Rating: 4 / 5
Another preliminary review focusing on fit, features and construction.
Although many of you might be more attracted with the (on paper) 1 oz. savings of weight of the Cocoon Hooded Pullover, the Pro Parka has a lot going for it.
Let me first dispel one misconception of this garment---this is not a "parka" in the traditional sense of the word. Most parkas are cut discernably longer than a jacket---often over the hip and butt. The Pro Parka is not. For a given size compared to the pullover , this is about an inch longer. However, like most parkas, this does have a full zip, a real boon to ventilation.
Designed as a "belay jacket", this has a helmet compatible hood if you size it normally and has a fuller cut and longer arms compared to the pullover to accomadate both thicker layers and free movement. One can also elect to size it smaller---I'm normally a "L" but got this in the "M" as I'm not using this as a belay jacket but instead, as a part of my sleeping system and as a "warmup" jacket. If one looks at the sizing charts of both the Pullover and the Parka, a M Parka has the same sizing as a L Pullover, etc. Even at my 6' plus height and long arms, this works for me without hindering movement and I'll be able to use light and mediumweight baselayers underneath.
In keeping with the Alpine/Backcountry Skiing emphasis on the design of this "Parka", it has a different outer fabric than the pullover---another Pertex fabric, "Endurance" which is what I would call a "semi" Waterproof/Breathable fabric. It does have a thin membrane applied to the face fabric (giving it a slightly stiffer hand than the Quantum lining, but still quite soft and only nominally heavier) which makes it highly water resistant. Pertex does not claim it to be totally waterproof---on the Pertex website, the description of the fabric and it's membrane almost makes it sound like a form of "Epic' although unlike Epic, this does have a DWR treatment. Endurance is also supposed to be highly breathable, even at low temps. We shall see. I am hoping it will be breathable enough to use as a sleeping garment in conjunction with my quilt, a general use insulation jacket on backpacking trips as well as being my prime insulation on backcountry skiing trips.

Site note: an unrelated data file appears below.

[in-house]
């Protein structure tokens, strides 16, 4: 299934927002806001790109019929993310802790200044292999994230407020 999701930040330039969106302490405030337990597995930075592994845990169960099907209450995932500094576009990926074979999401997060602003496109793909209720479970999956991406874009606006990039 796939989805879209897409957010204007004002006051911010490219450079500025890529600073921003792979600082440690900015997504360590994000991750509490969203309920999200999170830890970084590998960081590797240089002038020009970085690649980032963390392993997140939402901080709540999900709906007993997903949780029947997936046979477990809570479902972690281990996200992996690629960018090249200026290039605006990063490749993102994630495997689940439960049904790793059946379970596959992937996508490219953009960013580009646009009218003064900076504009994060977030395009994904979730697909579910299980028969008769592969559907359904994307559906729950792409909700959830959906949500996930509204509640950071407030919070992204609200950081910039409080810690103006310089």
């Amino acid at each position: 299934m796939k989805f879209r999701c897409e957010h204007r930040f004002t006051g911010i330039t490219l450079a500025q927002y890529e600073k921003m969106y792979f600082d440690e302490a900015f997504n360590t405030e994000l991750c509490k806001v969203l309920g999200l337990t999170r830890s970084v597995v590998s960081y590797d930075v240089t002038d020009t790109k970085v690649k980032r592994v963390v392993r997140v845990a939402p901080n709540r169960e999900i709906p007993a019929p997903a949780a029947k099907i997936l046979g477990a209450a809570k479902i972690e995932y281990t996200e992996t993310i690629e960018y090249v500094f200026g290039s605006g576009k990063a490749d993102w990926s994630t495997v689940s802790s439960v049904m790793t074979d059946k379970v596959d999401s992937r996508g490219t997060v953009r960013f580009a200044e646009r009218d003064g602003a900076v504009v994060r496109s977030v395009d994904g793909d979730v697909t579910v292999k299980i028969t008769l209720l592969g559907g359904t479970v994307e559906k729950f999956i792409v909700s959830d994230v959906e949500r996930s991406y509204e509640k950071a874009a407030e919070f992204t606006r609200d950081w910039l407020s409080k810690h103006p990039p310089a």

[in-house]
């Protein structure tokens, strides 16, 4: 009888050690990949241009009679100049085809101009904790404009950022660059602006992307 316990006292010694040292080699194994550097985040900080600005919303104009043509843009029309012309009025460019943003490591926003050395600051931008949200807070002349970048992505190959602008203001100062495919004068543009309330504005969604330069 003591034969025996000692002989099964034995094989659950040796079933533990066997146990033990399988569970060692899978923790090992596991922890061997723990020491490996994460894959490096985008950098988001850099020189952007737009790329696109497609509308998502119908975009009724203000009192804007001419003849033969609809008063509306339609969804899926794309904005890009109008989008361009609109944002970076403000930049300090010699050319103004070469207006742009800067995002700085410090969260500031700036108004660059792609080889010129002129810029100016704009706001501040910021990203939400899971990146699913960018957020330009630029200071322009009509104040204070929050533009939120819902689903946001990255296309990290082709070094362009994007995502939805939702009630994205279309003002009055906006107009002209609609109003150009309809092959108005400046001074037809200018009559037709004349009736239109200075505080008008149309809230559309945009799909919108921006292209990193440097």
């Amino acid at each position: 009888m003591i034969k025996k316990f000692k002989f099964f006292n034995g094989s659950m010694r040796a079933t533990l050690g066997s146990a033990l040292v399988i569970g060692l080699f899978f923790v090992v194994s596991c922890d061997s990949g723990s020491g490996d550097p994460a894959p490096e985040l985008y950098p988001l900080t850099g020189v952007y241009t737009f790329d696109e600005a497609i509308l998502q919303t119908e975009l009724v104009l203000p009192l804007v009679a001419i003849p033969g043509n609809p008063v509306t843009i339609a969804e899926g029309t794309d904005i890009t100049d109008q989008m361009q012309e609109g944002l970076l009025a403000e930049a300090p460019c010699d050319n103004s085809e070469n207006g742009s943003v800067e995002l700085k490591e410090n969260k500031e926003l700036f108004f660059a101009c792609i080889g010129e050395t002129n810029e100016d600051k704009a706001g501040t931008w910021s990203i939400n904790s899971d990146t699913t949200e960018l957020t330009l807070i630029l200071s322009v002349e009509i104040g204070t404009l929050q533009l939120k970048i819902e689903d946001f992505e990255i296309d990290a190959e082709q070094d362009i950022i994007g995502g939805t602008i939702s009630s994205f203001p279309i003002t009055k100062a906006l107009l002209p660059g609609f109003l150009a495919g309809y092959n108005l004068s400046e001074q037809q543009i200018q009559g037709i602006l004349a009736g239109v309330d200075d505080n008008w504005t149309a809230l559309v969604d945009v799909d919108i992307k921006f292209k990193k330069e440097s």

Besides the full zip (a light but stout toothed zipper), there are 2 chest pockets (harness and waistbelt compatible) handy for storage of items you want at hand like camera, gloves, lip balm, compass, gps, etc. This is an improvement on the mini pocket of the pullover, in my book.
As I once wrote in a review of the original Pullover, I wish these garments had a true droptail (a feature claimed by BMW but very subtle in reality) to protect my heine from the elements. However, used in conjunction with the Cocoon Pants, there is plenty of overlap and certainly wouldn't be an issue as sleepwear. Other additions I'd like to see would be a small interior stash pocket, a more articulated neck (to allow the hood to move with your head movement) and an offset zip at the top so it doesn't hit you in the front of the chin. the stiffened zipper guard is effective in preventing your goatee from being sucked into the zip. I will probably remove the metal zipper pulls and replace w/ corded loops for easier use w/ gloved hands.
Quality, is very nice. materials first rate, detailing good and simple--- elasticized hem, shockcord hood adjustment. The hood will be very warm and a much desired addition to my sleeping system.
The weight, against all previous BMW precedent runs heavier than the specs (add "shocked" emoticon here). I have weighed both a L ( 12.85 oz.) and a M (11.78 oz.). This is against the 11 oz. for a size L stated by BMW. I wonder what actual weights for the Hooded Pullovers are coming in at?
I'll give this a provisional 4.5 out of 5.
Update--- I sprayed water at the exterior fabric for 15 min. without any penetration. Wow! Water would get in at the pockets but this is one very water resistant puppy.